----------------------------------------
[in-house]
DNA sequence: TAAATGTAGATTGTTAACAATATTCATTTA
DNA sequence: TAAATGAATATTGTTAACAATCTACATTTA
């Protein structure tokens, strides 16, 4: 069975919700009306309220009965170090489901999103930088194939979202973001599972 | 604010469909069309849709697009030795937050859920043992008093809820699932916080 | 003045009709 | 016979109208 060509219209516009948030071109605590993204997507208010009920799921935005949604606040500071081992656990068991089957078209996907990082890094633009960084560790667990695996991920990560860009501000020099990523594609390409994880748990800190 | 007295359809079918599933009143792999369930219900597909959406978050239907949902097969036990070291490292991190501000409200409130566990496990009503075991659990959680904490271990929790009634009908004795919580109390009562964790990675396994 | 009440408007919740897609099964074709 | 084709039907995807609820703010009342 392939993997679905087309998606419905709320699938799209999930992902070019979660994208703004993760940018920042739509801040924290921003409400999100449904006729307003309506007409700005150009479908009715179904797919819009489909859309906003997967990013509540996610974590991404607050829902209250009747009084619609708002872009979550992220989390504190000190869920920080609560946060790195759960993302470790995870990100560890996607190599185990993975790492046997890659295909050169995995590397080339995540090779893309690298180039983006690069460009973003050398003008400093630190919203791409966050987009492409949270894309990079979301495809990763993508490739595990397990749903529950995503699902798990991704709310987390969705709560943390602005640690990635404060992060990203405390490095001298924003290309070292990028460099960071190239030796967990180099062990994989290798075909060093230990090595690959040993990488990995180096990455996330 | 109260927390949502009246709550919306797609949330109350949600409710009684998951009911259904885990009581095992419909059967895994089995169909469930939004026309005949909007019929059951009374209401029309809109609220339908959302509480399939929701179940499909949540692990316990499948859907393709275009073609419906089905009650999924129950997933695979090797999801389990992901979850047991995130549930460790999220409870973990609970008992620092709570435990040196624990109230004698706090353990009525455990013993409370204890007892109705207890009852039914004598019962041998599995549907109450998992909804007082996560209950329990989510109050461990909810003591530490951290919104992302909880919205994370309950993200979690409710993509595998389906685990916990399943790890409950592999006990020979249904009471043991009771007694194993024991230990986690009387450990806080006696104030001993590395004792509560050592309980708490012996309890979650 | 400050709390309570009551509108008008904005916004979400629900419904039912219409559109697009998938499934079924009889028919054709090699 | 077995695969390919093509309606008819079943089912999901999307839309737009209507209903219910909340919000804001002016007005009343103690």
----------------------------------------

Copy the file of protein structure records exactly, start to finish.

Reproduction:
[in-house]
DNA sequence: TAAATGTAGATTGTTAACAATATTCATTTA
DNA sequence: TAAATGAATATTGTTAACAATCTACATTTA
């Protein structure tokens, strides 16, 4: 069975919700009306309220009965170090489901999103930088194939979202973001599972 | 604010469909069309849709697009030795937050859920043992008093809820699932916080 | 003045009709 | 016979109208 060509219209516009948030071109605590993204997507208010009920799921935005949604606040500071081992656990068991089957078209996907990082890094633009960084560790667990695996991920990560860009501000020099990523594609390409994880748990800190 | 007295359809079918599933009143792999369930219900597909959406978050239907949902097969036990070291490292991190501000409200409130566990496990009503075991659990959680904490271990929790009634009908004795919580109390009562964790990675396994 | 009440408007919740897609099964074709 | 084709039907995807609820703010009342 392939993997679905087309998606419905709320699938799209999930992902070019979660994208703004993760940018920042739509801040924290921003409400999100449904006729307003309506007409700005150009479908009715179904797919819009489909859309906003997967990013509540996610974590991404607050829902209250009747009084619609708002872009979550992220989390504190000190869920920080609560946060790195759960993302470790995870990100560890996607190599185990993975790492046997890659295909050169995995590397080339995540090779893309690298180039983006690069460009973003050398003008400093630190919203791409966050987009492409949270894309990079979301495809990763993508490739595990397990749903529950995503699902798990991704709310987390969705709560943390602005640690990635404060992060990203405390490095001298924003290309070292990028460099960071190239030796967990180099062990994989290798075909060093230990090595690959040993990488990995180096990455996330 | 109260927390949502009246709550919306797609949330109350949600409710009684998951009911259904885990009581095992419909059967895994089995169909469930939004026309005949909007019929059951009374209401029309809109609220339908959302509480399939929701179940499909949540692990316990499948859907393709275009073609419906089905009650999924129950997933695979090797999801389990992901979850047991995130549930460790999220409870973990609970008992620092709570435990040196624990109230004698706090353990009525455990013993409370204890007892109705207890009852039914004598019962041998599995549907109450998992909804007082996560209950329990989510109050461990909810003591530490951290919104992302909880919205994370309950993200979690409710993509595998389906685990916990399943790890409950592999006990020979249904009471043991009771007694194993024991230990986690009387450990806080006696104030001993590395004792509560050592309980708490012996309890979650 | 400050709390309570009551509108008008904005916004979400629900419904039912219409559109697009998938499934079924009889028919054709090699 | 077995695969390919093509309606008819079943089912999901999307839309737009209507209903219910909340919000804001002016007005009343103690």